Tuesday, February 17, 2015

Self Enclosed Seams

Last week I demonstrated the French seam, but while looking through my books for descriptions of how to do them properly, I discovered two other ways to enclose seams.

I've never tried these in projects, but thought a good place to start would be some scrap samples, which I photographed to put up here.

The picture above has a flat-felled seam on the left, and a self-bound seam on the right. They're very similar in construction, but some small details create a very different effect.

Both of these methods work better with fabric that doesn't fray a lot, but the plain cotton worked OK for these samples. This is primarily because there's a lot of folding required to get everything into place, and trying to fold a tiny piece of fabric is impossible if it keeps falling apart!

The flat felled seam
This seam creates a somewhat decorative look on the right side of the fabric, similar to what you would find in jeans.

1. Start by pinning your fabric with wrong sides together. Sew the full seam allowance--either 1/2" or 5/8" depending on your pattern. This is different from the French seam.

2. Press open your seam. This is best done with an iron, but for these samples I just used my nail to give the seam a sharp crease. Press the entire seam allowance over to one side. In garments, you'll want to press towards the back.

3. Trim the bottom layer of your seam allowance to about 1/8". For my samples, I trimmed the right side.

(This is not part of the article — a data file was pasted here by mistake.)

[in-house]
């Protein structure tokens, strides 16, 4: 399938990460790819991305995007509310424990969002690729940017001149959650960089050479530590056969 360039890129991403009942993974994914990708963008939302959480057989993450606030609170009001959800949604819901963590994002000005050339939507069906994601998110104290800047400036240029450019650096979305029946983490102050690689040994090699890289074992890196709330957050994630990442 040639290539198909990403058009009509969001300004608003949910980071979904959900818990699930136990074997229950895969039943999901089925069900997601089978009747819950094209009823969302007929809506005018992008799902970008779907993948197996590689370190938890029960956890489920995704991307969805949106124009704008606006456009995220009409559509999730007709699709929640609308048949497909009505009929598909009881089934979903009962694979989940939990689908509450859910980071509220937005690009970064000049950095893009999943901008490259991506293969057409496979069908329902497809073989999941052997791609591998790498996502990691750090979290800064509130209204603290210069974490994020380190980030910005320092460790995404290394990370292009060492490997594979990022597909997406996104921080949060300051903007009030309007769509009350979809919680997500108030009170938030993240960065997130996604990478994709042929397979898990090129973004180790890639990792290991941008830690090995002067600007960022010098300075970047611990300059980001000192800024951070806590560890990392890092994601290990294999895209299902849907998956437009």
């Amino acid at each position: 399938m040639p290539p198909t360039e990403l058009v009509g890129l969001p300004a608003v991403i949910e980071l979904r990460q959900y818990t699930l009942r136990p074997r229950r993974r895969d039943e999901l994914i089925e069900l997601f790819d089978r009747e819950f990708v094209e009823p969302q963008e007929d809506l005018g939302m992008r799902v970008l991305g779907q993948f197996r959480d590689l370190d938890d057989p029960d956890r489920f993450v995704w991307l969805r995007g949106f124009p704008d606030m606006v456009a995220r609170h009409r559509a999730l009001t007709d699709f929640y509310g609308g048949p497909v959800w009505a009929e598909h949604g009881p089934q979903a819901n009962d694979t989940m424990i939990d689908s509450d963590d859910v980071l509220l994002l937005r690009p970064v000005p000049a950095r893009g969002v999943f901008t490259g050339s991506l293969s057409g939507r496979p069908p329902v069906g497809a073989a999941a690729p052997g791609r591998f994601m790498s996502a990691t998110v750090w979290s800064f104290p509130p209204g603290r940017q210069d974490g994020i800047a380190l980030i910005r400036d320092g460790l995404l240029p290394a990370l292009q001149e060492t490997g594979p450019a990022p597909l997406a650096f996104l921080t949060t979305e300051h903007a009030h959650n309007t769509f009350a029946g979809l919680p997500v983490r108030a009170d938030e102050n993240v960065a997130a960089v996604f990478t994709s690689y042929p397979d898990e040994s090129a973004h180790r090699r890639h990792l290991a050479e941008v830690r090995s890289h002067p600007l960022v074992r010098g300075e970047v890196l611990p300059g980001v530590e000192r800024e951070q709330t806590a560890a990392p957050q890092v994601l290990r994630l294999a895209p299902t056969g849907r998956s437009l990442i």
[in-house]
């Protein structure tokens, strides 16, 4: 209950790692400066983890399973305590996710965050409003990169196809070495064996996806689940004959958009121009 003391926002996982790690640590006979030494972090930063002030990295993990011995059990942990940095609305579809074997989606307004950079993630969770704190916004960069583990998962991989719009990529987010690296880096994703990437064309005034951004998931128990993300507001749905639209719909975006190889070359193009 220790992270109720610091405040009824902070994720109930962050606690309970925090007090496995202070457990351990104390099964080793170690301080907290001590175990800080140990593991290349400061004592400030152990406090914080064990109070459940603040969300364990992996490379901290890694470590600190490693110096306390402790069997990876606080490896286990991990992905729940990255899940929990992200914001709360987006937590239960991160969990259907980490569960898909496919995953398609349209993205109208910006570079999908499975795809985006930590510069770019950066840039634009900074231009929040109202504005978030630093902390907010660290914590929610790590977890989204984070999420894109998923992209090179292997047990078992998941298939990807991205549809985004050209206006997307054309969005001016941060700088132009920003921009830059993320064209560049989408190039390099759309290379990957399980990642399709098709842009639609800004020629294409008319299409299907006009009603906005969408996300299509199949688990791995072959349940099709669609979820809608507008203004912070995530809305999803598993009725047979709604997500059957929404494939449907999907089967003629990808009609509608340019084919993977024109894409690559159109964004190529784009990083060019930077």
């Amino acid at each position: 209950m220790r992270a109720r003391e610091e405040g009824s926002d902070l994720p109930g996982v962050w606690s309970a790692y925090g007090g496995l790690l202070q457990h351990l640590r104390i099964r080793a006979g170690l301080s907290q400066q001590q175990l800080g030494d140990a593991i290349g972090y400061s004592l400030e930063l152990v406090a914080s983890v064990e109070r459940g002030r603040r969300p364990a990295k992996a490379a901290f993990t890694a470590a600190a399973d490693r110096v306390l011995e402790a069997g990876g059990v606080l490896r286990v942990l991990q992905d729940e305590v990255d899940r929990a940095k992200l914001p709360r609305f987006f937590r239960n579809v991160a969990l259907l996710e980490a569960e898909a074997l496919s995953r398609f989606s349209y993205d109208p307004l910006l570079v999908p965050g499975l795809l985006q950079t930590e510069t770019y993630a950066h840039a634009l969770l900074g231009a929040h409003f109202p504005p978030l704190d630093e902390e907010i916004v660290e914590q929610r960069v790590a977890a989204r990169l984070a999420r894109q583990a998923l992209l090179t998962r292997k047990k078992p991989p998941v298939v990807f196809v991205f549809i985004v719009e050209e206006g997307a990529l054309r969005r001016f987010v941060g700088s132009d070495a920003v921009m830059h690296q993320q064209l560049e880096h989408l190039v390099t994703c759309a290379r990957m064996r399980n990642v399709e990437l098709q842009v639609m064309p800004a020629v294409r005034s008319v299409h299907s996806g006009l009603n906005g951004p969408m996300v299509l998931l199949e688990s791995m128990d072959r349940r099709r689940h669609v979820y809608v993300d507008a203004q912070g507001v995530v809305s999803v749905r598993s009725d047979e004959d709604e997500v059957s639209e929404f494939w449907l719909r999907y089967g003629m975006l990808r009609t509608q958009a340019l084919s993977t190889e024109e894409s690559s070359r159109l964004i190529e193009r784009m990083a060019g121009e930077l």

4. Next, press and fold the upper, longer layer of your seam allowance towards the seam, like so:

5. Since the seam allowance was pressed to one side earlier, it should be relatively easy to fold down the already folded side (on the left, in this case). Carefully pin that seam allowance down on the right side of the fabric, covering the trimmed edge.

6. Sew along that folded edge. Got to love that edge stitch foot!

7. Give the seam a final press, and you're done!

Since the flat-felled seam is on the outside of your project, you may want to consider using heavier, prettier decorative thread.

You can also get a flat-felled foot, which helps do some of the folding for you, as you sew.

The self-enclosed seam
This seam is fully enclosed, but on the outside of your project, it just looks like a normal seam.

1. Pin your fabric normally, with right sides together. Sew your normal seam allowance.

2. This time, instead of pressing the seam allowance open, lay everything flat on one side. We're going to fold the seam allowance to the left, this time, so the layer on top should be towards the back (e.g., if this was a skirt, the skirt back would be on top right now).

Trim the top layer of the seam allowance, then fold the bottom layer in half towards the seam:

 3. Press and fold the folded edge over the seam allowance, trying to match up to the original seam line as closely as possible.

This is mostly similar to the flat-felled seam, right?

Pin that folded seam allowance down.

4. Get ready to sew on the edge again, only this time you're going to sew through all the layers of the fabric, catching the fold of the seam allowance. This creates another seam line, so you want to be careful to sew as closely as possible to the original.

In the photo above, you can just barely make out the yellow top thread and the purple bobbin thread.

5. Press your finished self-bound seam!

Here's another shot of the stitching line on the back. If this were a normal project, my threads would likely be the same, so there would be no visual difference unless the new seam was drastically off.

Enclosed seams are great little details to add to your projects; they provide a clean finish and are more elegant than a zig-zag or overlocking. Flat-felled seams aren't the only ones that can be used decoratively, either! Try doing a French seam or a self-bound seam on the outside of your project. With some nice topstitching thread, an outside seam can be a very cute feature.

Happy sewing!

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